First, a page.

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Friday, October 30, 2009

Vanished Empire has its local debut tonight at CMA

Posted By on Fri, Oct 30, 2009 at 11:35 AM

A period piece about teenagers living in Moscow in the '70s, Vanished Empire screens tonight at 7 and at 1:30 p.m. Sunday, Nov. 1 at the Cleveland Museum of Art Lecture Hall. Here is our review of the movie.

Vanished Empire (Russia, 2008) In many ways, Sergei Narbekov (Alexander Lyapin), and Stepan (Yegor Baranovsky) are typical teens. They fall in and out of love with the same woman (Lyuda Beletskaya) and then struggle to work out their differences. They smoke pot and drink vodka. But unlike American teens, Sergei and Stepan are living in Moscow in the 1970s. So in order to get the latest Rolling Stones and Pink Floyd albums, they have to buy them on the black market. Sergey sells his grandfather’s (Armen Dzigarkhanyan) rare books in order to fund his record collection and buy designer jeans. He gets caught but continues to wreak havoc. Stepan is the straighter of the two, though he can’t avoid trouble, either. Karen Shakhnazarov’s film is ultimately nostalgic for the era when the West had yet to fully overtake Moscow. But this coming-of-age story works not only as a tale of young boys becoming men but also as a metaphor for a country trying to wall itself off from the rest of the world. ***

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Wednesday, October 28, 2009

Michael Jackson's This is It isn't All That

Posted By on Wed, Oct 28, 2009 at 8:00 AM

Opening with interviews with hopeful dancers auditioning for parts in the Michael Jackson concerts scheduled to commence this past summer in London, Michael Jackson’s This Is It begins with a sense of optimism. We see Jackson at a press conference, pumping his fist because he’s clearly excited to tell fans about the shows, which he says will be his last ever in England. His tragic, sudden death in June meant not one of the concerts never came to fruition. Scheduled for a limited, two-week run, This is It is a rather uneven attempt to replicate what the production might have looked like.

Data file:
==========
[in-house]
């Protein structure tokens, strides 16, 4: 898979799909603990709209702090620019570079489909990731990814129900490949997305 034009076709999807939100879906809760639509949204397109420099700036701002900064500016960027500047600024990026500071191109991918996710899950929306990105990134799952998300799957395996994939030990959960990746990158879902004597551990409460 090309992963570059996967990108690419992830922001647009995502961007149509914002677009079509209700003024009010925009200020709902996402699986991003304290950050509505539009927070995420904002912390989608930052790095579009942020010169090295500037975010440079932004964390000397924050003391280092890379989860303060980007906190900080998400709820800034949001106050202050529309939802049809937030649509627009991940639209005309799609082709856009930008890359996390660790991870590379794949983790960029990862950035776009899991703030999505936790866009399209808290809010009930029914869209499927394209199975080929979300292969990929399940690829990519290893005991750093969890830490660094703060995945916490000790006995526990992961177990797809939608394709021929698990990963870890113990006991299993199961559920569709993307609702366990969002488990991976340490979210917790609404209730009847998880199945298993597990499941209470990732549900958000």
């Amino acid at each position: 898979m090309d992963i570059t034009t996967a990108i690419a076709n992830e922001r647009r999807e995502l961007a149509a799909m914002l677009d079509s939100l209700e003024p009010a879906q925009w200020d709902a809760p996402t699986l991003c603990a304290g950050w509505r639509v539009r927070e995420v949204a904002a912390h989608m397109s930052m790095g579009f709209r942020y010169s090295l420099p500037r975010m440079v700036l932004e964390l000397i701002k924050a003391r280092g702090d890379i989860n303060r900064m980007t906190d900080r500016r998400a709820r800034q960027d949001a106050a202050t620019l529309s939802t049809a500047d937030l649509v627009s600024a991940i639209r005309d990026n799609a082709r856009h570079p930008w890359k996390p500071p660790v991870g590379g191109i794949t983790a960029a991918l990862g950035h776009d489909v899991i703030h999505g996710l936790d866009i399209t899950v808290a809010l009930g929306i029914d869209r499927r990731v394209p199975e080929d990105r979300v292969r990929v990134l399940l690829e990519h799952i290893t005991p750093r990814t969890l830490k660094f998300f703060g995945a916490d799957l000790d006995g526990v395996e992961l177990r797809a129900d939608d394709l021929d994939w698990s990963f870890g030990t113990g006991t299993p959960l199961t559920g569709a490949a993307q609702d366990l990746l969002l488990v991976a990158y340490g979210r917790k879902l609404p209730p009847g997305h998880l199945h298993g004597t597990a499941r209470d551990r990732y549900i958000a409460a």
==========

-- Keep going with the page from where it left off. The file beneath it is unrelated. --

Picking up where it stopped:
Produced with the support of the Estate of Michael Jackson, the film is a mish-mash of rehearsal footage, patched together to resemble something close to a concert experience. In fact, with the exception of a few missed cues, the music sounds so sharp, it’s hard not to think that some tinkering has gone on in the recording studio to brush up what must have been pretty rough mixes and blend different arrangements together. While the musicians and producers talk about how well Jackson understands music, we never hear him speak too specifically about notes and harmonies. “You have to let it simmer,” he tells music supervisor and keyboardist Michael Bearden while working on the intro to “The Way You Make Me Feel,” leaving Bearden guessing as to how exactly he should play the part. And in instructing his guitarist on how to finish off her solo in “Beat It,” he simply says, “This is your moment to shine.”

The movie certainly has its poignant moments. Jackson performs part of “Human Nature” with little accompaniment and shows just how well his voice has held up. His medley of Jackson Five tunes such as “I Want You Back” and “The Love You Share” is also moving, in part because we see photos of a young Jackson performing with his brothers. And he’s still able to dance his ass off, slipping and sliding (and moonwalking) across the stage with ease. But too often, we’re looking at shoddy shots of what is clearly a work-in-progress and the behind-the-scenes material eventually becomes tedious. As we see Jackson and a group of militant dancers work in front of a green screen and as director Kenny Ortega shoots new footage to be used during renditions of “Thriller” and “Smooth Criminal,” it’s apparent this would have been one helluva production, easily comparable to a Broadway musical. But because it’s such an odd pastiche of performances and interviews, This is It doesn’t really do the concert’s magnitude justice. But given the fact that the filmmakers had to work with raw footage, they really couldn’t capture the scale of the show. A more appropriate title: “This Coulda/Woulda/Shoulda Have Been It.”